Boston resident Hal Shurtleff, the Director of Christian group Camp Constitution, settled his lawsuit with the city of Boston for $2.1 million. The Supreme Court ruled for Shurtleff in May when it found that Boston’s 2017 refusal to fly Camp Constitution’s Christian flag on city grounds had been unconstitutional.
Boston allows private groups to apply to have their flag temporarily flown in front of Boston City Hall. Since the city has implemented this policy, the hundreds of flags flown have included ethnic and gay pride flags, Juneteenth and Battle of Bunker Hill commemorative flags, and many others. Camp Constitution was the only group whose request was denied by the city. Boston argued that its objection was grounded in its commitment to avoiding government endorsement of religion as required by the Establishment Clause.
Camp Christian’s official mission is to “enhance understanding of the country’s Judeo-Christian heritage, the American heritage of courage and ingenuity, the genius of the United States Constitution, and free enterprise.”
The group sought to fly the flag below, which includes a Latin cross.
The case presented an important First Amendment question: whose speech is it when a flag is flown at City Hall at the request of a private group, the group’s or the city’s? If the flying of the flag was purely an incident of private expression, Boston would not have the right to impose content-based restrictions on it. However, if by allowing the flag, Boston itself was making a statement, the city would be entitled to choose its own messaging, which may include avoiding endorsing any particular religious message.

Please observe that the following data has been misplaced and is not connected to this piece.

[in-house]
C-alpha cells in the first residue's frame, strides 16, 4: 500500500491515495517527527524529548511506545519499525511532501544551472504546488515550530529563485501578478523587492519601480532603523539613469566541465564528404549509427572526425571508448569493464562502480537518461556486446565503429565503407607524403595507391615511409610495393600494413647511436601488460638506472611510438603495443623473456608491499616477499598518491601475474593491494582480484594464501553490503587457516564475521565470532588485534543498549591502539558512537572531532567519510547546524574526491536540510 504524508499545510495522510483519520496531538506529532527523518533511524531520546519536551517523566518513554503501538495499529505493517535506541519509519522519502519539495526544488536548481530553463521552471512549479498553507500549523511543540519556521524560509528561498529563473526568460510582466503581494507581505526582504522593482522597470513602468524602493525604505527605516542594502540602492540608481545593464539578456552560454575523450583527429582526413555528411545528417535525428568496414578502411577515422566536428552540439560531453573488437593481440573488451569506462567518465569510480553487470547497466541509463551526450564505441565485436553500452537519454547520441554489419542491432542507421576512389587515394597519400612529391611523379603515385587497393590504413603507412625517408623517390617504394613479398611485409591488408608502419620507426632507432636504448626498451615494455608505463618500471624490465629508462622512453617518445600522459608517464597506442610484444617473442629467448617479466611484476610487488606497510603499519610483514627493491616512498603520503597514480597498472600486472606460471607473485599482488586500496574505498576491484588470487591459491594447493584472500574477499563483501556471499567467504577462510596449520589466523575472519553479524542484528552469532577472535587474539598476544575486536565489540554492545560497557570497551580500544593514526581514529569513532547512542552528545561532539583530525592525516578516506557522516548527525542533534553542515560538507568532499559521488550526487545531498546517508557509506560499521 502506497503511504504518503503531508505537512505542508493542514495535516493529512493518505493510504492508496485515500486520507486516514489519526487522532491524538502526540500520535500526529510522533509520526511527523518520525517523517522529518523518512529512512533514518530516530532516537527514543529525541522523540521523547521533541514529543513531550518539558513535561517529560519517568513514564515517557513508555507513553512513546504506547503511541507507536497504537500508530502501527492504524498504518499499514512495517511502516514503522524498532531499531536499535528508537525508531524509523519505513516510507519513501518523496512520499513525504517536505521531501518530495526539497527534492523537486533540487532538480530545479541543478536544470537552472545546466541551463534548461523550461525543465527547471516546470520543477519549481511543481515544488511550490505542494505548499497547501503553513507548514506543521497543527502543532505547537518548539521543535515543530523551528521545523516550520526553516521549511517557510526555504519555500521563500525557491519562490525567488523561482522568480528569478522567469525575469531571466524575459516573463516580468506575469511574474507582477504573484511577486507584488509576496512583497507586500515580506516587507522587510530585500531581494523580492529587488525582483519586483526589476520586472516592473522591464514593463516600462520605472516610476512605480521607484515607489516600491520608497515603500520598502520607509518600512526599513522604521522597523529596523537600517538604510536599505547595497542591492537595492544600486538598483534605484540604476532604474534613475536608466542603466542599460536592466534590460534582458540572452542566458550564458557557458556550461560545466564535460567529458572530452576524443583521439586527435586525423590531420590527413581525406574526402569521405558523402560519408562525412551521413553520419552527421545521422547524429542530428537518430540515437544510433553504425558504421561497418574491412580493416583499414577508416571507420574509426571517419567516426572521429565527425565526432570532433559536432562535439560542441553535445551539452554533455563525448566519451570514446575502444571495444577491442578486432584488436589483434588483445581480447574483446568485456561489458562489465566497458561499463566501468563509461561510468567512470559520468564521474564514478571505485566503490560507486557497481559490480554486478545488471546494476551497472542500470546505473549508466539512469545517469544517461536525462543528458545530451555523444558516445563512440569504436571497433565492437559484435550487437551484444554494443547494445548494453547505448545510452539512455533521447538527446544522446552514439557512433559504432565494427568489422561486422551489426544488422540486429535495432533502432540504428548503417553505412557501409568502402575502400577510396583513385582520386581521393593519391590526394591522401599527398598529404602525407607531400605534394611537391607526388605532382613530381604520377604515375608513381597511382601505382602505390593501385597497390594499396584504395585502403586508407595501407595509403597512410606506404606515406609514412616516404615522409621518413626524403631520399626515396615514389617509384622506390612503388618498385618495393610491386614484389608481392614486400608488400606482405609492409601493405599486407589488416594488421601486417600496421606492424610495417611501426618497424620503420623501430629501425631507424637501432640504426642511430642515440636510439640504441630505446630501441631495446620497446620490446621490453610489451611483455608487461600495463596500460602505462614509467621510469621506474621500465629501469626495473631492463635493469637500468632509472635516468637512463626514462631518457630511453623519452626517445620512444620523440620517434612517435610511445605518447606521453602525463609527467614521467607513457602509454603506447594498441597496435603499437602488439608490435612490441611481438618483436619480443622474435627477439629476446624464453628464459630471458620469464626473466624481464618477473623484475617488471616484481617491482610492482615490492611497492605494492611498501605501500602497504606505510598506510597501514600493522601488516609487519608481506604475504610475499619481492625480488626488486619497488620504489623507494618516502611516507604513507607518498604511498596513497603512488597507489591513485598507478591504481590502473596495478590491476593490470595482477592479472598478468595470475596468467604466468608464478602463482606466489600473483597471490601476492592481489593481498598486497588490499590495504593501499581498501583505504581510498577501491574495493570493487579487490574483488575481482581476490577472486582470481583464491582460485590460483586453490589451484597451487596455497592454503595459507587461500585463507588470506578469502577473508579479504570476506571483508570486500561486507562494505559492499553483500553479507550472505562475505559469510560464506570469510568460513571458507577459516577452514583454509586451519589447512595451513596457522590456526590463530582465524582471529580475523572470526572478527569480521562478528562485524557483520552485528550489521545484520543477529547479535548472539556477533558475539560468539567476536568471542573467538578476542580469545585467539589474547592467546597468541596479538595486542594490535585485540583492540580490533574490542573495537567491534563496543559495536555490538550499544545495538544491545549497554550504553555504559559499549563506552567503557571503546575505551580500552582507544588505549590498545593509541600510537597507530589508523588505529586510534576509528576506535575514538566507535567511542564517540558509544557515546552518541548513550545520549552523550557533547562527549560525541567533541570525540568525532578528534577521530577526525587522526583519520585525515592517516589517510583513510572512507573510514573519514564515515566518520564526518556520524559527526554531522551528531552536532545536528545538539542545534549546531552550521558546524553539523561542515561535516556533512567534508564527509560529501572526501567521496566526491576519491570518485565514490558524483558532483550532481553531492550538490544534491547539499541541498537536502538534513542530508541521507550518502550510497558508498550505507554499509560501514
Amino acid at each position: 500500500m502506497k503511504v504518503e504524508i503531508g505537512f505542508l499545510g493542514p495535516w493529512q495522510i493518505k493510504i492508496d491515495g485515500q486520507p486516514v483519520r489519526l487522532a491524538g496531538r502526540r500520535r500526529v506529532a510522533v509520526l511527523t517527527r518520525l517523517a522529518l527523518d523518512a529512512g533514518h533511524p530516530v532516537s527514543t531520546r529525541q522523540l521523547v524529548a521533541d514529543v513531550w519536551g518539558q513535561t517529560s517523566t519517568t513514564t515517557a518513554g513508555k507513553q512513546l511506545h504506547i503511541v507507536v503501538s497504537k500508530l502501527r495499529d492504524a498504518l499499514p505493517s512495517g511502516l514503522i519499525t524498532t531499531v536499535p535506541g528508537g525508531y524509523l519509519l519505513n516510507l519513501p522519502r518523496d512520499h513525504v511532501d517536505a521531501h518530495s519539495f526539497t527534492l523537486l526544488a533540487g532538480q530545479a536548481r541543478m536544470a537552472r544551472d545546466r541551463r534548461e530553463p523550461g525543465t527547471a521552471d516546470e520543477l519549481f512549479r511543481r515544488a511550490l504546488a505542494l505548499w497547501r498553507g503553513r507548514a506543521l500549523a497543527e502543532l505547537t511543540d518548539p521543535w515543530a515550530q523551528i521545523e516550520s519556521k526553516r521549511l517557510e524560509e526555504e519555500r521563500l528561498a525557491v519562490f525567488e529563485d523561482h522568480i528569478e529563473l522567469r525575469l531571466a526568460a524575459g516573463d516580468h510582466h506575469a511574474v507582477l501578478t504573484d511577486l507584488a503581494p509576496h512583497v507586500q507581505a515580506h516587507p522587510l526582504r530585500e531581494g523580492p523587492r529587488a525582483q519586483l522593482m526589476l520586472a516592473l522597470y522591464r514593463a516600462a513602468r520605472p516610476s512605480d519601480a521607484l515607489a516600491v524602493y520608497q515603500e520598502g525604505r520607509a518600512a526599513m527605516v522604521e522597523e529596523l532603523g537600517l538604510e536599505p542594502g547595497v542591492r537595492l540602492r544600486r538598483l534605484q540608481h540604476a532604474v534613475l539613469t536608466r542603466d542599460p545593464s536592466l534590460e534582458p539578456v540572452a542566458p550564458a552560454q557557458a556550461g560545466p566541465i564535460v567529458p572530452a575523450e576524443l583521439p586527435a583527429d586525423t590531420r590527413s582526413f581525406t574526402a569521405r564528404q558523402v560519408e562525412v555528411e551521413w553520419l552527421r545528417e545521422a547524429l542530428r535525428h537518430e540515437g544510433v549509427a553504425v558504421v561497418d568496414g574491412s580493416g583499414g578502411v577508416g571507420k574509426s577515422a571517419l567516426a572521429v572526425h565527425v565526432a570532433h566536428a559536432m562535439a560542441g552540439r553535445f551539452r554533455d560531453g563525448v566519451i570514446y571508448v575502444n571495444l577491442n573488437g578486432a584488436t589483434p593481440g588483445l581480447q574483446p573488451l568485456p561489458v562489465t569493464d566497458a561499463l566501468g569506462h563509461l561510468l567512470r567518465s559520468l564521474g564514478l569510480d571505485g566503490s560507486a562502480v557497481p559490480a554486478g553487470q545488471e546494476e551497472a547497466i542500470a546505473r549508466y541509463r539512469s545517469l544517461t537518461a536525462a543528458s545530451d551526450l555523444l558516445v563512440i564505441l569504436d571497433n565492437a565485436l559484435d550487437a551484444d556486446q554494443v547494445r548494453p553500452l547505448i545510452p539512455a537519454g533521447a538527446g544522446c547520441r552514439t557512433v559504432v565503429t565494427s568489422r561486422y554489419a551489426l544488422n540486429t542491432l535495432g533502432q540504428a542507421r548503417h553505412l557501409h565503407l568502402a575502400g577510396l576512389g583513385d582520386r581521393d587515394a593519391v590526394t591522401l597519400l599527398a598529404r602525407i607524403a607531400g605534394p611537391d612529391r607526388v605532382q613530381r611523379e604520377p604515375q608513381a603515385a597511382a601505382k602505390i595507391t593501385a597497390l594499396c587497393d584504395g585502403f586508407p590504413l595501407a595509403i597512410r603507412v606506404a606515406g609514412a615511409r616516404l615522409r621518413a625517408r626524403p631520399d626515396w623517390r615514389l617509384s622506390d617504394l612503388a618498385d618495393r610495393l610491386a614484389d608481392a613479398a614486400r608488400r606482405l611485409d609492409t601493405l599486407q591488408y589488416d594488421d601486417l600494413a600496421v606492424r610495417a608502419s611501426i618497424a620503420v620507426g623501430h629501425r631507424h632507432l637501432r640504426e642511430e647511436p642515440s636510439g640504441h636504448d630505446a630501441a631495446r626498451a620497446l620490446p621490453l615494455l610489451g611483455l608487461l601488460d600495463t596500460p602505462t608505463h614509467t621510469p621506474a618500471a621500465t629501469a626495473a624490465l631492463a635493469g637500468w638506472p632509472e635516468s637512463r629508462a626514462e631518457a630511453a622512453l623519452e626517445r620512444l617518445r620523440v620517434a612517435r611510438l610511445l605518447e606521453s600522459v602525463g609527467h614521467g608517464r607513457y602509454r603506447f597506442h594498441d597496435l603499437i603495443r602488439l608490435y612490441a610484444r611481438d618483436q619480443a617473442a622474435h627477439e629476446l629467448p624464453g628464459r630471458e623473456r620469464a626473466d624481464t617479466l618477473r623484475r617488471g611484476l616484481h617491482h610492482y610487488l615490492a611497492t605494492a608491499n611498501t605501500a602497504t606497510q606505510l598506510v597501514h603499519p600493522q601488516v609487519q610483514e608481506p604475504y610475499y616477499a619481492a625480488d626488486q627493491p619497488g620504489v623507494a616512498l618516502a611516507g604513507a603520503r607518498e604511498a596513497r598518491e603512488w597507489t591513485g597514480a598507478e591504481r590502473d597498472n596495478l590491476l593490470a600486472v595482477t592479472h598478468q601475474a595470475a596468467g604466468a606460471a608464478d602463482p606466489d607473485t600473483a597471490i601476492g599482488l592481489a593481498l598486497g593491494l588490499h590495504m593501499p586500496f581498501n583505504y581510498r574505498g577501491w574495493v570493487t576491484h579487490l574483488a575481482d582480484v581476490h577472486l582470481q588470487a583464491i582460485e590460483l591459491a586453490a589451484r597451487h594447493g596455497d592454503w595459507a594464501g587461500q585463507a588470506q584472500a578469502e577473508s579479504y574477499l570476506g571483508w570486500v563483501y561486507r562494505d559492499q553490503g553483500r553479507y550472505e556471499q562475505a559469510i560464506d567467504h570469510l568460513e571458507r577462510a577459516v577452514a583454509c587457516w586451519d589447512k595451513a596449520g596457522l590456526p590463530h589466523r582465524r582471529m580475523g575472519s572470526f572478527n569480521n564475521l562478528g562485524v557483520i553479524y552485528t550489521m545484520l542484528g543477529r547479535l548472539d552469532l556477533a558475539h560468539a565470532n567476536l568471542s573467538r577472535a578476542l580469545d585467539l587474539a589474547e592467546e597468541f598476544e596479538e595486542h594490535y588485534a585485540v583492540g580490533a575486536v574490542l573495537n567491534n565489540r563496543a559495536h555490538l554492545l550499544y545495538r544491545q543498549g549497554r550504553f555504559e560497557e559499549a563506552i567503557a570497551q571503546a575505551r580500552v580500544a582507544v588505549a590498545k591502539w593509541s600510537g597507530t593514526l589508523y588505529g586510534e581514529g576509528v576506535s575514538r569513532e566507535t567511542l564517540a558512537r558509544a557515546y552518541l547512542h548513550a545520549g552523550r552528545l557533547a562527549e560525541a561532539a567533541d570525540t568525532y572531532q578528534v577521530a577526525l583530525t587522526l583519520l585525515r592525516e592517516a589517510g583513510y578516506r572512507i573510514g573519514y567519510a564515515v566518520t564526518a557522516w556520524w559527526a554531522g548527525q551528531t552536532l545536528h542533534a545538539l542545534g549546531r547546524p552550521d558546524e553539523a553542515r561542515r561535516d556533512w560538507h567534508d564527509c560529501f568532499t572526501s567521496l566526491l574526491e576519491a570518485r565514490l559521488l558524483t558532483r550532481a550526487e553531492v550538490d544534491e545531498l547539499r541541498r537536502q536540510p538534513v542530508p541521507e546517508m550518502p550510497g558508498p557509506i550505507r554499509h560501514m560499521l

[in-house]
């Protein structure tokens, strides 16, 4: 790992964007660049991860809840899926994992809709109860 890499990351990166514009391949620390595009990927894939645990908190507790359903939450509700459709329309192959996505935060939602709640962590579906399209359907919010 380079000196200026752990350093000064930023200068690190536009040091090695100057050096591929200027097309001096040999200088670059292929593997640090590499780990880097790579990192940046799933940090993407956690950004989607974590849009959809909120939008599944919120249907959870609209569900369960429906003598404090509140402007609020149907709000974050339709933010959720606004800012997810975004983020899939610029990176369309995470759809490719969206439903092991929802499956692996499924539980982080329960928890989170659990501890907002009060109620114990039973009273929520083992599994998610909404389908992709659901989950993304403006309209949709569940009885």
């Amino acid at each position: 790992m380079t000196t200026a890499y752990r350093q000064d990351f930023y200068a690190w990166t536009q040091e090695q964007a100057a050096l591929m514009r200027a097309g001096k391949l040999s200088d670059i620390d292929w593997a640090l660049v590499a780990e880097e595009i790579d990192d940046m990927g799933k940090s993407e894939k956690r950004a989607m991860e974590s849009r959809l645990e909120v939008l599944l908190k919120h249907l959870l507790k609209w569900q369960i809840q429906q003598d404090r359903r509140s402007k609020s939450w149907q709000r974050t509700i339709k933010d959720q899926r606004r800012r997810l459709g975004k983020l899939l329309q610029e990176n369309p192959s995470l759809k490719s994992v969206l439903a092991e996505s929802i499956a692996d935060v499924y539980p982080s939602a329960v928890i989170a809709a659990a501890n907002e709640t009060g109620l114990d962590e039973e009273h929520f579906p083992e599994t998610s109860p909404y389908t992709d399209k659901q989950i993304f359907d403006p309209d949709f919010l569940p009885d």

Ultimately, the Supreme Court ruled 9-0 that the group’s free speech was at stake, and that Boston violated the Constitution by refusing to fly the flag as part of its display.
Outgoing Justice Stephen Breyer wrote for the Court and reasoned that Boston’s flag-raising program did not constitute government speech.
Following SCOTUS’ ruling, the case was remanded for further proceedings. As revealed by settlement documents recently made public, the parties resolved their dispute Tuesday. Under the terms of the parties’ settlement, the City of Boston will pay $2,125,000.00 to Shurtleff and Camp Constitution.
The case will now be listed as “administratively closed,” but the federal district court will retain jurisdiction “in the unlikely event that the Court’s assistance may be needed with enforcement of the parties’ agreement.”
The Court’s ruling in Shurtleff case foreshadowed a major change to legal analysis of questions of religion. Although the justices unanimously ruled in Shurtleff’s favor, the justices’ had differing views on the underlying reasoning. In a spirited concurrence, Justices Clarence Thomas and Neil Gorsuch advocated for the overruling of the long-used Lemon test for analyzing establishment clause violations.
The following June, SCOTUS ruled 6-3 to formally overrule Lemon in Kennedy v. Bremerton (a case involving a high school football coach who was not rehired after engaging in prayers on the sidelines).
“We are pleased that, after five years of litigation and a unanimous victory at the U.S. Supreme Court, we joined with Hal Shurtleff to finally let freedom fly in Boston, the Cradle of Liberty,” said Matt Staver, founder and chairman of Liberty Counsel who represented Shurtleff, said in a statement.
The City of Boston did not immediately respond to request for comment.
[screengrab via YouTube/WCVB-TV]
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